Gov. Benjamin Williams

Benjamin Williams
Benjamin Williams

Born near Smithfield in Johnston County on January 1, 1751, Benjamin Williams would become one of North Carolina's leading citizens. In August 1774, he was elected as a delegate from Johnston County to the First Provincial Congress, which gathered in New Bern. This was the first assembly to meet in America in defiance of the British Crown. Williams also participated in the August 20, 1775 Third Provincial Congress, which met in Hillsborough.

In September 1775, he became an officer in the Second North Carolina Continental Regiment where he served under George Washington. Williams resigned his commission on January 1, 1779 to serve in the colony's House of Commons until the British invasion of 1780. He then volunteered as an officer and was decorated for bravery during the Battle of Guilford Courthouse.

Williams served several terms in the state legislature and was elected to the Third Congress of the United States. A four term governor of North Carolina (1799 to 1802 and in 1807 and 1808), he also played a key role in creating the University of North Carolina, serving on its board of trustees and helping select its site.

Besides his success in the military and politics, Williams was avidly interested in agriculture. In 1798 he bought the House in the Horseshoe and 2,500 acres of land, intending to become a cotton planter. Always known as a progressive farmer, he was very successful. At its peak, "Retreat"--as he called his plantation--consisted of 103 enslaved workers managed by a hired overseer. Williams' plantation produced up to 300 acres of cotton annually and considerable quantities of grain. He also operated a racetrack and horse breeding facility. Though the governor loved his plantation, apparently he was less fond of his neighbors. In letters, he complained about the lack of social activities in the area and even accused neighbors of stealing some of his cotton.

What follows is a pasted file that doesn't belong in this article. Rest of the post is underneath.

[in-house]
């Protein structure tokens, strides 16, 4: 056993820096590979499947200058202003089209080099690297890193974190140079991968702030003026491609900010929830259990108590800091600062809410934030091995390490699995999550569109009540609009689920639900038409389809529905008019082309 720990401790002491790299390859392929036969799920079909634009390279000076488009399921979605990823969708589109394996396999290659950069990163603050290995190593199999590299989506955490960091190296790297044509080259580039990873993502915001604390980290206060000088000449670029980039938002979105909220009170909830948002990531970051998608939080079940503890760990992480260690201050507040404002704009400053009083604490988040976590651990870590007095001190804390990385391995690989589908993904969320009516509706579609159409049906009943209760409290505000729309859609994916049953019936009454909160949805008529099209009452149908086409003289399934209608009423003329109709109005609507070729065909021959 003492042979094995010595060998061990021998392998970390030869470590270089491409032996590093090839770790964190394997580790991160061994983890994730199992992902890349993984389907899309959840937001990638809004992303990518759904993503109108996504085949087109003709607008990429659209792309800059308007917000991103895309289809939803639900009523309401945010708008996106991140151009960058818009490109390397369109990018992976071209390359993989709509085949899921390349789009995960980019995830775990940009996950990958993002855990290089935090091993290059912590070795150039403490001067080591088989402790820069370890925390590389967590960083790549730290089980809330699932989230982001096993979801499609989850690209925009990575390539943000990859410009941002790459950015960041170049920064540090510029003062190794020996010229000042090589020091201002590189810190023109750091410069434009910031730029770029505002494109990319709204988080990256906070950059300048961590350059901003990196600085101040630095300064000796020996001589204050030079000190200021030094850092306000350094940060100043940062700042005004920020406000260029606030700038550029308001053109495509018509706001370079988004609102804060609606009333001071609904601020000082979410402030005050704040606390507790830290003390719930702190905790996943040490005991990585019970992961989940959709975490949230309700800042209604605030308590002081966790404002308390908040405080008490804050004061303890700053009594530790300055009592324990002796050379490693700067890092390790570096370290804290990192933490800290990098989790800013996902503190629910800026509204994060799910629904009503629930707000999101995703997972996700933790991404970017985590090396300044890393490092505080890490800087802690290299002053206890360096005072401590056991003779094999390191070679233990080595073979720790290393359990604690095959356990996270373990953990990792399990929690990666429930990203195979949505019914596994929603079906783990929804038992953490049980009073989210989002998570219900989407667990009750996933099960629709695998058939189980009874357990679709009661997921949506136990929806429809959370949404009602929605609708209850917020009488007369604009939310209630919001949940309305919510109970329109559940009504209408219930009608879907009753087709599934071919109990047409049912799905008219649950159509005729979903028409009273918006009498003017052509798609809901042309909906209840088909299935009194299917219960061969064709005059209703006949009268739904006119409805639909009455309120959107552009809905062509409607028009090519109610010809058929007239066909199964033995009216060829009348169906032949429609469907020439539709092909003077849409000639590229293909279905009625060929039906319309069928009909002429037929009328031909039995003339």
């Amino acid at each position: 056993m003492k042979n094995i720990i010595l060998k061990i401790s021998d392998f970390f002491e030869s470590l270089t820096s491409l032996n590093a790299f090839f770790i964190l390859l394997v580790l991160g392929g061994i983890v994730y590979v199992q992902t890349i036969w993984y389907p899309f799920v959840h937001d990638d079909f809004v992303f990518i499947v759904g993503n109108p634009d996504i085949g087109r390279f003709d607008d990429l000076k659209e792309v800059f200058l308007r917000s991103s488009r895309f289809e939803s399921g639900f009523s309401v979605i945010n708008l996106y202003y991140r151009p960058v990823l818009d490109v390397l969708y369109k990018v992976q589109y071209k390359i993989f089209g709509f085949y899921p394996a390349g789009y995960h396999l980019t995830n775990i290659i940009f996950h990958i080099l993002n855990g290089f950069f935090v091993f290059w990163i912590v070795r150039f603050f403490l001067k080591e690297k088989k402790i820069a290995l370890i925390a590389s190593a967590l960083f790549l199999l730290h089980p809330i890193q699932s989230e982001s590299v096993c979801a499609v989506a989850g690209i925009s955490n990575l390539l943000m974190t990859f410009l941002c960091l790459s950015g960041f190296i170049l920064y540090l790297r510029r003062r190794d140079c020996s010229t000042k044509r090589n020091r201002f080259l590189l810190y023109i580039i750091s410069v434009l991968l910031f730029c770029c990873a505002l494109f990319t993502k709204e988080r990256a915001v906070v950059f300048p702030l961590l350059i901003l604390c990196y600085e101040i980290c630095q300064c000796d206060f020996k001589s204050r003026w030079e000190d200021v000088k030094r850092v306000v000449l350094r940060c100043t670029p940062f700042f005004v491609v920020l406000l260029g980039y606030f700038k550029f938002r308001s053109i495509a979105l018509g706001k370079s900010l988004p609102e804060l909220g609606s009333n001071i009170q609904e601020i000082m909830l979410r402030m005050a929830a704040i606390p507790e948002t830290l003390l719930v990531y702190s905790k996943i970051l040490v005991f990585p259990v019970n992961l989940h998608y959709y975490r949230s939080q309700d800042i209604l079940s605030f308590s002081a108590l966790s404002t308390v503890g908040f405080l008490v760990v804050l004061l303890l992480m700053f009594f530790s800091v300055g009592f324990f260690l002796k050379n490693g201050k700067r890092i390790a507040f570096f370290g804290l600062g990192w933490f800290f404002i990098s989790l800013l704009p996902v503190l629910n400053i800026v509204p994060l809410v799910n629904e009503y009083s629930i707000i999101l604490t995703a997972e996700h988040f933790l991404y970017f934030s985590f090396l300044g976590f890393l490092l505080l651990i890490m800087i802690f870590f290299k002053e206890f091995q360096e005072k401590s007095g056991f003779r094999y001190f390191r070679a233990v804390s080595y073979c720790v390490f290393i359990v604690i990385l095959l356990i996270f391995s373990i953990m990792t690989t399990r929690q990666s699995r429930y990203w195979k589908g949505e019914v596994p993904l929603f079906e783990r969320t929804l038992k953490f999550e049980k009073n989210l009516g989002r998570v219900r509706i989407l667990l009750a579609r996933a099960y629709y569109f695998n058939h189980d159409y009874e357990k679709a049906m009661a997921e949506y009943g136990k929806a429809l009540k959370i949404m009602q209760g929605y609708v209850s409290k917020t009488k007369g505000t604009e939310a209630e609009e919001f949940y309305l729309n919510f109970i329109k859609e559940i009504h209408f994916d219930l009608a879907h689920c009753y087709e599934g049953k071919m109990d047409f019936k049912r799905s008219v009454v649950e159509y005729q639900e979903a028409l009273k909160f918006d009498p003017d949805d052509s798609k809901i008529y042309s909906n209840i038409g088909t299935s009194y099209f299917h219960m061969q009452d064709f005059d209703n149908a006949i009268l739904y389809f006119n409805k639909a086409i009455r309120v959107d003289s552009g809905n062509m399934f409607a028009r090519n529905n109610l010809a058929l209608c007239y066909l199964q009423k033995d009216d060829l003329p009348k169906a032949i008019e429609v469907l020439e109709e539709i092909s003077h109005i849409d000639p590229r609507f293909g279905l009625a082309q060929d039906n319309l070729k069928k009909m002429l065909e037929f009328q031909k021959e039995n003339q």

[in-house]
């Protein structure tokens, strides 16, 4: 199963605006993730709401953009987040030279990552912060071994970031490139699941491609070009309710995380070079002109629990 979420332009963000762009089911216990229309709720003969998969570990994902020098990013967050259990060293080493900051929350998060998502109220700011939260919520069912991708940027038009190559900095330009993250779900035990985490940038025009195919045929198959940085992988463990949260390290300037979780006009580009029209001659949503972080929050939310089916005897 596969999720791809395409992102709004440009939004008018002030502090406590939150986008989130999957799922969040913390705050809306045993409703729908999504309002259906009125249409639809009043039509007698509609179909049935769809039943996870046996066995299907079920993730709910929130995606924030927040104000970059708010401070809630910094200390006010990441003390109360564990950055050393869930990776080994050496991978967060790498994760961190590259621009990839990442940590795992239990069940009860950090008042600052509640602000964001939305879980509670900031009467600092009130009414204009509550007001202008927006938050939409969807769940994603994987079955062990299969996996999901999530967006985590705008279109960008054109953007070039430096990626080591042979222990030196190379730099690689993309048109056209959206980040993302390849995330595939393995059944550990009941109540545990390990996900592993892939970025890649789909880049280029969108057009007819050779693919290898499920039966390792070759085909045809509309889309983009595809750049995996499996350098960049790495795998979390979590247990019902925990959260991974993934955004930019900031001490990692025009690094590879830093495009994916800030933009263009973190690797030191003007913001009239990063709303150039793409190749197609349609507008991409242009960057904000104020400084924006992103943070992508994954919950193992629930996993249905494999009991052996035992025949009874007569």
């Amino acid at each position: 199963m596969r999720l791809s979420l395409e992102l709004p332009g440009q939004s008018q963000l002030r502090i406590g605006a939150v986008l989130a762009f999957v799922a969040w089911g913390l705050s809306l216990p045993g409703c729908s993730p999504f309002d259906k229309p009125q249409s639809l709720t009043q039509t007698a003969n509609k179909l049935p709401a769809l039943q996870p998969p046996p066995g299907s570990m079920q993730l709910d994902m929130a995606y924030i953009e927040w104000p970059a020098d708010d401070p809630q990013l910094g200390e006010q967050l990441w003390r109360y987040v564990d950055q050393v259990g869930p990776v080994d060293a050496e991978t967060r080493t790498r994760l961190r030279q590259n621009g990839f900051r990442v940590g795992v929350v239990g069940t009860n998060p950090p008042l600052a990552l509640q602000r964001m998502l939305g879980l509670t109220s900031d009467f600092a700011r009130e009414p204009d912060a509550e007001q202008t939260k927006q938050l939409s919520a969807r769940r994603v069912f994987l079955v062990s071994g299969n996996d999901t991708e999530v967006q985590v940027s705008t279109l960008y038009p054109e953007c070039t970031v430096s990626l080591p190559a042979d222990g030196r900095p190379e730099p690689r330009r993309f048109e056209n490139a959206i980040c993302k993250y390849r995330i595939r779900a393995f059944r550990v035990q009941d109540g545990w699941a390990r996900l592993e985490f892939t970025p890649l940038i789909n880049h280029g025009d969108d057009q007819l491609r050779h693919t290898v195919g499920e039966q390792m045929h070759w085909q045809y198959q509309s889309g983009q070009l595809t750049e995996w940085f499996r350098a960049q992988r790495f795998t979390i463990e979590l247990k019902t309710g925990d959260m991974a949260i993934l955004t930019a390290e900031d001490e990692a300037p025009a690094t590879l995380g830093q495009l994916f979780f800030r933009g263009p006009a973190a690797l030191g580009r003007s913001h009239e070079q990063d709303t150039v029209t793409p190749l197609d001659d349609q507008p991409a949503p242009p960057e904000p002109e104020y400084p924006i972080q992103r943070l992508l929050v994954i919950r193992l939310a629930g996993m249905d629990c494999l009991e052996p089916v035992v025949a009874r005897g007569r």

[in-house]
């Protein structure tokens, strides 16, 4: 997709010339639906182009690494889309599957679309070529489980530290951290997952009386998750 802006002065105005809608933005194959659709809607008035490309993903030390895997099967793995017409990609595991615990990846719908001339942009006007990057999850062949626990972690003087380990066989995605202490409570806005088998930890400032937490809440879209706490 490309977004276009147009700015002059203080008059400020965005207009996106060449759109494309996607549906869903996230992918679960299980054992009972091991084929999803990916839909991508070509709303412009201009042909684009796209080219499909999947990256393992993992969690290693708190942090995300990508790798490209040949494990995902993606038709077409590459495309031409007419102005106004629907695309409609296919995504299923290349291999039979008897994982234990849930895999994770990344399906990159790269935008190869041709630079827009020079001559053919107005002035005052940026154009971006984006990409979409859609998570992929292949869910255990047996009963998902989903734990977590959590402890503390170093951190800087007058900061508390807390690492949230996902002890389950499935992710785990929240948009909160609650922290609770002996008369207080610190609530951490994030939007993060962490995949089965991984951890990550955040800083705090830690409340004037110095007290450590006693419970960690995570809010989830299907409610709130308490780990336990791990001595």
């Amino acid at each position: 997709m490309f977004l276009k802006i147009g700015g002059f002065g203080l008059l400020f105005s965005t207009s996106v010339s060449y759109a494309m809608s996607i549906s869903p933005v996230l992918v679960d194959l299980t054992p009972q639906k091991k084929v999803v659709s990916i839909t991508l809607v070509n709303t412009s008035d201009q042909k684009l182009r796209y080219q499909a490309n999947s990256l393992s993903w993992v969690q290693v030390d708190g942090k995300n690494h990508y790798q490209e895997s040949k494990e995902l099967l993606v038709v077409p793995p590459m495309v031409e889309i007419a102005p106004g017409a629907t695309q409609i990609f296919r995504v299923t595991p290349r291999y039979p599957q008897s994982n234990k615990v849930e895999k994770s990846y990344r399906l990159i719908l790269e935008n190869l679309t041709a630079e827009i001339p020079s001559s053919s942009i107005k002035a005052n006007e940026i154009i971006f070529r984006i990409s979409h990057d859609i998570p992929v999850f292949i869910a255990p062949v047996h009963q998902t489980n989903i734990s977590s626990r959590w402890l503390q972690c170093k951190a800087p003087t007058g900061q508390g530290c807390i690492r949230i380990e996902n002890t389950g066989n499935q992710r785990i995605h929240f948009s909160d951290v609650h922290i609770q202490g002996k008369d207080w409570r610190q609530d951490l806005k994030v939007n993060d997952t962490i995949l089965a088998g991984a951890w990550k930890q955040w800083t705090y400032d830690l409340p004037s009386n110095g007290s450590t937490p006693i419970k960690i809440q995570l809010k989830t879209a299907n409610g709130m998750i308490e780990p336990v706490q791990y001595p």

Williams retired to his plantation and died there on July 20, 1814. Much respected, he was widely eulogized. His wife Elizabeth survived him and died three years later in New Bern on November 24, 1817.